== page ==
Dawn Colclasure's Blog

Author and poet Dawn Colclasure

Sunday, February 28, 2010

How NOT to win future book-buyers

A savvy author knows that selling a book can open doors to potential clients. What these authors put into their books can make or break their chances of not only promoting their services, but also guaranteeing more readers for future books.

In my case, however, as a reader, something happened with a recent book purchase that was a huge turn-off.

When I bought the book, I was asked for my name. Thinking nothing of it, I gave my name. Later, a friend told me in an e-mail that I was signed up for a workshop she was participating in. She saw my name on the list and asked if I was going. I told my friend I had no idea what she was talking about.

Apparently, when I bought the book, I was added to a list of people to attend a workshop conducted by the author via a video. I had no idea about any of this at the time I bought the book. Being deaf, I would not have heard it if such an announcement had been made to the group of people buying the book when the author's books were being sold at the booth. It doesn't say anything about being signed up for a workshop in the book, no bookmarkers or flyers were handed to me about this workshop, and even the ladies I bought this book from hadn't told me about this.

I asked my friend about this workshop. What it included, if childcare was provided in case I had to bring my children and what time it was at. My friend told me we'd have to watch a video and then discuss it with the group in attendance. The deal breaker, however, was the time it would be done, in the evening. It's held on a school night and right around that particular time, I'd be busy feeding my children, bathing them and getting them into bed. (My husband works at night so I'd be the only adult to care for the children on that night.) I was not willing to compromise on my oldest child's bedtime. So, that was the first reason I could not attend. The second reason is, once again, the fact that I am deaf and would very likely end up watching a video that is not closed-captioned. (These kinds of videos usually aren't!). I didn't hold out much hope anyone in the group knew sign language and could interpret for me, and it was too short notice to ask an interpreter I knew if she could accompany me for this. And, anyway, the time was just not convenient.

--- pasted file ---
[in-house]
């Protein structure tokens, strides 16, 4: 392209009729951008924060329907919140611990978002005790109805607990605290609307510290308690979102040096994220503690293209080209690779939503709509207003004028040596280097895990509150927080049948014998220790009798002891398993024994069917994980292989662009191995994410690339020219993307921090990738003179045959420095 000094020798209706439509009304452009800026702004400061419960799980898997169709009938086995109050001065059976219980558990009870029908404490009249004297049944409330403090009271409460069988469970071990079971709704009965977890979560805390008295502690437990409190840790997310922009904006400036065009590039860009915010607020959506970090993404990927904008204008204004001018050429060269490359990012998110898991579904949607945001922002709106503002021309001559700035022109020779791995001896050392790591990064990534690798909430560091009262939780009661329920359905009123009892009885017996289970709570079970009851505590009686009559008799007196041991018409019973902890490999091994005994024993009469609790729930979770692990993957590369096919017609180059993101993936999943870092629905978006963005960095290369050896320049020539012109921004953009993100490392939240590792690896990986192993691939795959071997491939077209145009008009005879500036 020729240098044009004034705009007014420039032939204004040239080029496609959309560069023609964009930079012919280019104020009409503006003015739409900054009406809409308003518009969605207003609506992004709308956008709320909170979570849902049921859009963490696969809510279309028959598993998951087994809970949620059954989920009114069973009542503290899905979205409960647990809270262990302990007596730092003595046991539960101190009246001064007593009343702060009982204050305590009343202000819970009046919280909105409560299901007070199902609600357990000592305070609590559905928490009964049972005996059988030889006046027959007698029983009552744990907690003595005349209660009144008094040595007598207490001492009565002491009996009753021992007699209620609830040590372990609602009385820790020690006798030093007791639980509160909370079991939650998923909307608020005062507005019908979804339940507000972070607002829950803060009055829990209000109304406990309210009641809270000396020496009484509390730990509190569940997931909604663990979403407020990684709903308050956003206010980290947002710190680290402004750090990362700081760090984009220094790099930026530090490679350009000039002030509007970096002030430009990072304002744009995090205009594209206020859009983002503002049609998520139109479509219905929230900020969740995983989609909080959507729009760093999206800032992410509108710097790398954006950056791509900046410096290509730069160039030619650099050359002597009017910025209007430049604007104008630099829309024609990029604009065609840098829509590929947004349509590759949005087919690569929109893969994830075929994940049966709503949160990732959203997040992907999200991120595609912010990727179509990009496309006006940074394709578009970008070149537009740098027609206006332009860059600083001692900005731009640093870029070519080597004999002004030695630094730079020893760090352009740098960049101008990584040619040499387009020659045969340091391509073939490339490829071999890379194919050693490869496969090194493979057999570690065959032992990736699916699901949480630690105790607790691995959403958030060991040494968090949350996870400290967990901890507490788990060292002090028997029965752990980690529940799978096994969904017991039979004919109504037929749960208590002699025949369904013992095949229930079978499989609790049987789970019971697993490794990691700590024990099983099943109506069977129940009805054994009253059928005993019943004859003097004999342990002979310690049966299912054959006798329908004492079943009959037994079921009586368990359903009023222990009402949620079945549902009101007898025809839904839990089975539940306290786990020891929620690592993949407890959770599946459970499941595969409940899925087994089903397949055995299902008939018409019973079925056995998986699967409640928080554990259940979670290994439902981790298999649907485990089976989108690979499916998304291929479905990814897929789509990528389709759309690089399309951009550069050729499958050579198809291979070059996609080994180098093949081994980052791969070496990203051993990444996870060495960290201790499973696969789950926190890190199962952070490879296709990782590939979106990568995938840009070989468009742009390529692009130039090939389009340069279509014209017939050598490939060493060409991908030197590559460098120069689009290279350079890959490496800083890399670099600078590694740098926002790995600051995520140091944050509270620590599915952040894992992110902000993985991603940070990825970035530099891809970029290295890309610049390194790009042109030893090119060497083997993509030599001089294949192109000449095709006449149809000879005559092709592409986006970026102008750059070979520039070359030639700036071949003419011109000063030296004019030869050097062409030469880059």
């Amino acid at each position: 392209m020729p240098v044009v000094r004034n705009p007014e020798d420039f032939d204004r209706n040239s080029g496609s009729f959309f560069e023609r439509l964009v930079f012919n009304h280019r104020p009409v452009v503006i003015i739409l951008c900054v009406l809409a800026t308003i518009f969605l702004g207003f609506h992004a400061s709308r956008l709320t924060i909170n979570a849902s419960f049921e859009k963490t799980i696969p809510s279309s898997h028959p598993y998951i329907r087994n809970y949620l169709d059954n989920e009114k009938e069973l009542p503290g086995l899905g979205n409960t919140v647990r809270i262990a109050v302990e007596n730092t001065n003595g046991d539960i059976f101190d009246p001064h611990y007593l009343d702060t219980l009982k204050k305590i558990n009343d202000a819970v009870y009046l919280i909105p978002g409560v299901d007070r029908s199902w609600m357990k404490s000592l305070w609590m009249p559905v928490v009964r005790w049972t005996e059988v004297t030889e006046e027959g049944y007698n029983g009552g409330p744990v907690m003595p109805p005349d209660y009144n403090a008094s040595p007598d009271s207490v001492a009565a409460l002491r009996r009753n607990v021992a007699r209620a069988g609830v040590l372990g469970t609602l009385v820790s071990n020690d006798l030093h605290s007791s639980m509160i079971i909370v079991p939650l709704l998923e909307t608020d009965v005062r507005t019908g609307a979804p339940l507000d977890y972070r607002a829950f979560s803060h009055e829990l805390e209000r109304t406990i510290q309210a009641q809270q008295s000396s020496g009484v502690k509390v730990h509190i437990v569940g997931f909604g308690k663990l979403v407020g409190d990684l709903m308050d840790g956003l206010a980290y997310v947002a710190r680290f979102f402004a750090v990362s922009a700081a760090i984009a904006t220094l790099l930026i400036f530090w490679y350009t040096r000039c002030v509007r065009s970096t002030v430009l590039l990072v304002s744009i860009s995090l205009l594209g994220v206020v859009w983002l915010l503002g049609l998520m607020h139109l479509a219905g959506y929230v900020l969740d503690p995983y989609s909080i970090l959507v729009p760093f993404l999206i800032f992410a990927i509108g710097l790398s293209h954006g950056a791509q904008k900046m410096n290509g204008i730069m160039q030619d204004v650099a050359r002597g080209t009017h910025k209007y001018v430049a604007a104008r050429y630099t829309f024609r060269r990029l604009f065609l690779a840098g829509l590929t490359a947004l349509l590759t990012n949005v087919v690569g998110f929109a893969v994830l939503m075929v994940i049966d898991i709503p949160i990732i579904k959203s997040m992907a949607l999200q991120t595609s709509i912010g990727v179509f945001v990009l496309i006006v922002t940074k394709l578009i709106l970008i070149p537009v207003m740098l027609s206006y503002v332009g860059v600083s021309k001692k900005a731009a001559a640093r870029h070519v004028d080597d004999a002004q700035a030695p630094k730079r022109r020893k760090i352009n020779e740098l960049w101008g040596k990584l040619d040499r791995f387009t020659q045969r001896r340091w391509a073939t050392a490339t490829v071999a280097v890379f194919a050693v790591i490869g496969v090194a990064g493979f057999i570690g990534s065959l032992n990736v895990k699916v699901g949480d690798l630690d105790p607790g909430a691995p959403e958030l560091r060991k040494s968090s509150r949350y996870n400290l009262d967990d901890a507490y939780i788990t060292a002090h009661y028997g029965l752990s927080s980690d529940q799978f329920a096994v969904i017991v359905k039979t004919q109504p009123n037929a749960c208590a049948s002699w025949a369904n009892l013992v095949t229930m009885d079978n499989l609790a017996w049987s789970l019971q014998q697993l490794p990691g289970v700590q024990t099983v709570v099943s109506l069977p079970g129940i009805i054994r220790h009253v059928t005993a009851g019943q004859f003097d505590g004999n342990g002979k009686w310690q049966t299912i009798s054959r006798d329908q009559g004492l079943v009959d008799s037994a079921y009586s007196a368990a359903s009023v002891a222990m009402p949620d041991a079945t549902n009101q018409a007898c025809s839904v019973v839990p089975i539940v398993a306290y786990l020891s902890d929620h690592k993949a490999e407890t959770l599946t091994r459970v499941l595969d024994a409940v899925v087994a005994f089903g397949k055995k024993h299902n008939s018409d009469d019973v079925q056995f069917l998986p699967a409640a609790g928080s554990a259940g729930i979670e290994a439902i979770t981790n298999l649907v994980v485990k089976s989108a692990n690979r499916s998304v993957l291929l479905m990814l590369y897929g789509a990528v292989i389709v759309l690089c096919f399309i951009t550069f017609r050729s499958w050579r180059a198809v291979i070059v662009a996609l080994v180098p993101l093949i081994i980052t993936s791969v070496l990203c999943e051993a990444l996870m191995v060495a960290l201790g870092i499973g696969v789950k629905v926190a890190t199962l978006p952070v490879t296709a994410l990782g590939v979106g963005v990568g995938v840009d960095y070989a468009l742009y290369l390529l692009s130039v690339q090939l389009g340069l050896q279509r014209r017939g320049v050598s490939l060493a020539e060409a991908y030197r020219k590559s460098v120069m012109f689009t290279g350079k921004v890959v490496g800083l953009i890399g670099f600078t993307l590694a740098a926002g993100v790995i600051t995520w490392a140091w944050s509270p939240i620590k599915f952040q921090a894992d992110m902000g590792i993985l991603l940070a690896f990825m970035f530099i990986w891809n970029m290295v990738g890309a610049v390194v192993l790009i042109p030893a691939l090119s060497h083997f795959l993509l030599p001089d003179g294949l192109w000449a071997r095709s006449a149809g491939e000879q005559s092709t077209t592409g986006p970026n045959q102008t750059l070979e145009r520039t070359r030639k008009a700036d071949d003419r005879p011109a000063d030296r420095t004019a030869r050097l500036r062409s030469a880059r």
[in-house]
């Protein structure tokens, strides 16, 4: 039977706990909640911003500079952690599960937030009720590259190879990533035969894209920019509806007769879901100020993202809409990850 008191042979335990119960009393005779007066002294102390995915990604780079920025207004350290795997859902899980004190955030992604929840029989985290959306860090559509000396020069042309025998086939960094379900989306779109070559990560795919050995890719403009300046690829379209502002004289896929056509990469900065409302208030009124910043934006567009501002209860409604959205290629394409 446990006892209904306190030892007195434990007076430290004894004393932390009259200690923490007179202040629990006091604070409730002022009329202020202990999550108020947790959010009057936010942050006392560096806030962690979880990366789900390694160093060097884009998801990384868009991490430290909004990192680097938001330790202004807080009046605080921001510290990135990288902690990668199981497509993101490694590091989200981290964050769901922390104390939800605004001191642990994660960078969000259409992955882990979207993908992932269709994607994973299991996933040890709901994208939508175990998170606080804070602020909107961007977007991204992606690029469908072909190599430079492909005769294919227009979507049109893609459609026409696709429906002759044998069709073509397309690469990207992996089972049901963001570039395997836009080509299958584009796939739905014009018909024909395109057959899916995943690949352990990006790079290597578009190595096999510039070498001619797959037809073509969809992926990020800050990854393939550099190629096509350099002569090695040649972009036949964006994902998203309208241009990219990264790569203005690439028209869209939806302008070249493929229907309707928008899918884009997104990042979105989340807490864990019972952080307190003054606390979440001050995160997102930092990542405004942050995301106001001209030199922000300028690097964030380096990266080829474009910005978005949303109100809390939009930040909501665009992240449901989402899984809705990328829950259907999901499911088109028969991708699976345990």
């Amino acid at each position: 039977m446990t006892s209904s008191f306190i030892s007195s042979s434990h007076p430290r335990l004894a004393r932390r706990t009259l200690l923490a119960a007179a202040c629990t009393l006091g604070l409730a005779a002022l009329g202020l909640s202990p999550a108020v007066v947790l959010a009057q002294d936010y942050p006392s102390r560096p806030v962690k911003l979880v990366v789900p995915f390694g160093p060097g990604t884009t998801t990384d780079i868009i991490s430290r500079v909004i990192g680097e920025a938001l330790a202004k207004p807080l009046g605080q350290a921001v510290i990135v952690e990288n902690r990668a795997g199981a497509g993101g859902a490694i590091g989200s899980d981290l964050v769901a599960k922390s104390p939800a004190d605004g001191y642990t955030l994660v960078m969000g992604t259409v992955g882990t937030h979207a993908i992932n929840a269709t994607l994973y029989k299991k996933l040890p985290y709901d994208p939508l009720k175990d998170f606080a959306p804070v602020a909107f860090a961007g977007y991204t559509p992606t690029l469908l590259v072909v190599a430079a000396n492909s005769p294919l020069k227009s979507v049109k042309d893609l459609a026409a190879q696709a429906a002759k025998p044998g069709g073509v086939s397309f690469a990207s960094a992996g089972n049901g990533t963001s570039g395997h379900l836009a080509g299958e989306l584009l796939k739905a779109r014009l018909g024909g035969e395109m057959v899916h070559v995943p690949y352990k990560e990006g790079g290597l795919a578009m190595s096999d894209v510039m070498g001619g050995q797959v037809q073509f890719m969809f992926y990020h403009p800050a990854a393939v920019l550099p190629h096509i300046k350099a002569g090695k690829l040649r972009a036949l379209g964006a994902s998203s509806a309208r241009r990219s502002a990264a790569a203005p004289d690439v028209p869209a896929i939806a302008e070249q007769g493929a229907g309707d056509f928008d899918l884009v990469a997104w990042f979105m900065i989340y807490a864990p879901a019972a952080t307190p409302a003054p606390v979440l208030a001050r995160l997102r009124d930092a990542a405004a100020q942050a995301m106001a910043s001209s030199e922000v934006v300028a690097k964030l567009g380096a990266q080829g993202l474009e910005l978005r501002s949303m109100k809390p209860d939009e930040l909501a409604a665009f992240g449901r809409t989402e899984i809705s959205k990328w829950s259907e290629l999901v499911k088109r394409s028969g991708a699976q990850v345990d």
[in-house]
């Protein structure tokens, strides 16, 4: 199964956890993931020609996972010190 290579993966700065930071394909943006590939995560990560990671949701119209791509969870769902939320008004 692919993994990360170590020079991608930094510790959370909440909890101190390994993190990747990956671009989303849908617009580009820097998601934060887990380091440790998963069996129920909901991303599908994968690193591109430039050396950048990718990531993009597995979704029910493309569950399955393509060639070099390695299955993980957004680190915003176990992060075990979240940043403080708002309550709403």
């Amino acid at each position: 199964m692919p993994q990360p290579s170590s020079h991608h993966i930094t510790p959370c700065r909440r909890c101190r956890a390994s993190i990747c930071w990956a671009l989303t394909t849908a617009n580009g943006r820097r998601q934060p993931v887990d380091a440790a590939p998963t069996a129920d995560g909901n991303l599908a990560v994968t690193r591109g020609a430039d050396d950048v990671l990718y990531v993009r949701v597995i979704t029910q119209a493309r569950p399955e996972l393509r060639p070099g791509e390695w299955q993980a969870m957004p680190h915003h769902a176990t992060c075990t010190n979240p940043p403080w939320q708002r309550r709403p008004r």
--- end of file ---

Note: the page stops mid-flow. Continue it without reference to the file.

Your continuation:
The big thing, though, was my irritation over being signed up for something without my knowledge. Or consent. Even if it was something I was interested in, it would have been a nice gesture if they had asked me about it first. Write things down, if necessary. A little heads-up would have been nice.

This whole thing has made me doubtful about buying future books from this author. I'm still seething over it and even have a thought of contacting the author to let her know this is NOT a good idea. Signing a buyer up for something when they buy a book and not asking them first is just thoughtless and borders on arrogance.

Authors, be kind to your readers, but also your buyers. They will appreciate you more for it.

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4 Comments:

  • At 11:32 AM , Blogger Nancy said...

    i agree. i would contact the author and gently tell her that this isnt a good business practice. and that if indeed it would have been close captioned you still should be given the chance to decide for youself if you want to be signed up for anything

     
  • At 9:59 PM , Blogger Dawn Colclasure said...

    Very true, Nancy. Even if it was something I would have signed up for, they should still have asked. Thanks for the suggestion. I just might do that!

     
  • At 12:00 AM , Blogger Joleene Naylor said...

    ugh! That would have made me very upset too! I hate when people sign you up for thing automatically and, like you, it makes me want to stay away from them/their product.

     
  • At 5:38 AM , Blogger Dawn Colclasure said...

    Joleene; It IS very annoying. I don't think it's a good idea to do that, because it can be a big turn-off. I have done this in the past but I have learned that it's better not to. Just recently, I unsubscribed from a newsletter someone automatically signed me up for and he sort of took it personally when I requested removal from the mailing list. I don't see why they should be upset when they signed me up without asking if I was interested first!

     

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